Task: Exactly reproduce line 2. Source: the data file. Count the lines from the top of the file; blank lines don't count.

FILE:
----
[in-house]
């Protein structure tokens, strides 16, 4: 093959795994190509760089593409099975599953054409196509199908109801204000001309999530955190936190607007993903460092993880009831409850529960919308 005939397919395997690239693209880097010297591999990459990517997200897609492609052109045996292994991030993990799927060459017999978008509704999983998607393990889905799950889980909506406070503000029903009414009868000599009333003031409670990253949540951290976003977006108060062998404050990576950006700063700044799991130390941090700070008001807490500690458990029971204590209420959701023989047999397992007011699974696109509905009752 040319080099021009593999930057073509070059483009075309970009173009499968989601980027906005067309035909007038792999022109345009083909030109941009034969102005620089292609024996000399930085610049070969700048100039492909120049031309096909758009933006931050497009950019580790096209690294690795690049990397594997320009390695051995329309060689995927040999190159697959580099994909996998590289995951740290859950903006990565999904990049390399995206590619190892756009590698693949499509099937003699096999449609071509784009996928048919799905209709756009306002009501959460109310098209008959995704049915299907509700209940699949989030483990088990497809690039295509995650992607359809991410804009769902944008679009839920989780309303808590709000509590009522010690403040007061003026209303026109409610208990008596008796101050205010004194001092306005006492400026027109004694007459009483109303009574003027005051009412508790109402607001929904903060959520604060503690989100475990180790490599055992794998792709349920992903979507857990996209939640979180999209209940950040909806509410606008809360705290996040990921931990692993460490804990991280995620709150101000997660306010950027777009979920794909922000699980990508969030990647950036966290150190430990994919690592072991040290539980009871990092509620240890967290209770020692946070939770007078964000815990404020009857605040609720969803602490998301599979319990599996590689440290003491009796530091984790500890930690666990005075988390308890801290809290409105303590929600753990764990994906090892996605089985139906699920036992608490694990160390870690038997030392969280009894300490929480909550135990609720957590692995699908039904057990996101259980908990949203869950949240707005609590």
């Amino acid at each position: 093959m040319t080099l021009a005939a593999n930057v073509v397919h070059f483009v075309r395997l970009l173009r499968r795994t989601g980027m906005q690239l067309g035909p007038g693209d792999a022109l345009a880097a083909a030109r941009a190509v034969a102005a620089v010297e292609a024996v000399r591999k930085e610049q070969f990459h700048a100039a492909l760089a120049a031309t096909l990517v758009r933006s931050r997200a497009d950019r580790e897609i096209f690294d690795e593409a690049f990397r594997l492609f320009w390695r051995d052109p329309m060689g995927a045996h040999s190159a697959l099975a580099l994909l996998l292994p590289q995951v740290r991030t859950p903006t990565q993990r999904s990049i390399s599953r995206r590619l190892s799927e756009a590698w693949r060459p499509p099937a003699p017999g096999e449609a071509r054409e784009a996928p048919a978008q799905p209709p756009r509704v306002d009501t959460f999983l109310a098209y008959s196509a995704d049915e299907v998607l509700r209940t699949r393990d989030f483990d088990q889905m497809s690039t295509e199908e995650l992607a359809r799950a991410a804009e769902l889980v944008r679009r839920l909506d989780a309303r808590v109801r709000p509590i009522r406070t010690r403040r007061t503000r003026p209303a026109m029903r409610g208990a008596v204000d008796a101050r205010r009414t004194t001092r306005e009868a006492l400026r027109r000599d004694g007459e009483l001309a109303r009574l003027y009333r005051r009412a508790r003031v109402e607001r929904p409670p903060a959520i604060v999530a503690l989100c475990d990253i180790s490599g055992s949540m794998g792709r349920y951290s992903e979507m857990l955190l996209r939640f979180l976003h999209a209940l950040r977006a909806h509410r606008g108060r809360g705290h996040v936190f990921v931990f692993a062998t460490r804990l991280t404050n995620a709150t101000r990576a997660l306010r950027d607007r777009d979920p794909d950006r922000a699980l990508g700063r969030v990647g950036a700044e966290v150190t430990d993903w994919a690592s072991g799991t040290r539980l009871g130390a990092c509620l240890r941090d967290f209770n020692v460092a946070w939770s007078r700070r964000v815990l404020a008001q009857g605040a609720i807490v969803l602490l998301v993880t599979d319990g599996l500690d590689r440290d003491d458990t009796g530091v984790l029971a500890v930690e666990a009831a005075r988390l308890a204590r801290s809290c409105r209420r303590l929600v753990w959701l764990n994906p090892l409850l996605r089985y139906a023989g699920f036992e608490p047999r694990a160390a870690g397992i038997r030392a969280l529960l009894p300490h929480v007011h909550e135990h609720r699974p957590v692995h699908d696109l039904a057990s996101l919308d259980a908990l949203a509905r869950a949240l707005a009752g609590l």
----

């Protein structure tokens, strides 16, 4: 093959795994190509760089593409099975599953054409196509199908109801204000001309999530955190936190607007993903460092993880009831409850529960919308 005939397919395997690239693209880097010297591999990459990517997200897609492609052109045996292994991030993990799927060459017999978008509704999983998607393990889905799950889980909506406070503000029903009414009868000599009333003031409670990253949540951290976003977006108060062998404050990576950006700063700044799991130390941090700070008001807490500690458990029971204590209420959701023989047999397992007011699974696109509905009752 040319080099021009593999930057073509070059483009075309970009173009499968989601980027906005067309035909007038792999022109345009083909030109941009034969102005620089292609024996000399930085610049070969700048100039492909120049031309096909758009933006931050497009950019580790096209690294690795690049990397594997320009390695051995329309060689995927040999190159697959580099994909996998590289995951740290859950903006990565999904990049390399995206590619190892756009590698693949499509099937003699096999449609071509784009996928048919799905209709756009306002009501959460109310098209008959995704049915299907509700209940699949989030483990088990497809690039295509995650992607359809991410804009769902944008679009839920989780309303808590709000509590009522010690403040007061003026209303026109409610208990008596008796101050205010004194001092306005006492400026027109004694007459009483109303009574003027005051009412508790109402607001929904903060959520604060503690989100475990180790490599055992794998792709349920992903979507857990996209939640979180999209209940950040909806509410606008809360705290996040990921931990692993460490804990991280995620709150101000997660306010950027777009979920794909922000699980990508969030990647950036966290150190430990994919690592072991040290539980009871990092509620240890967290209770020692946070939770007078964000815990404020009857605040609720969803602490998301599979319990599996590689440290003491009796530091984790500890930690666990005075988390308890801290809290409105303590929600753990764990994906090892996605089985139906699920036992608490694990160390870690038997030392969280009894300490929480909550135990609720957590692995699908039904057990996101259980908990949203869950949240707005609590």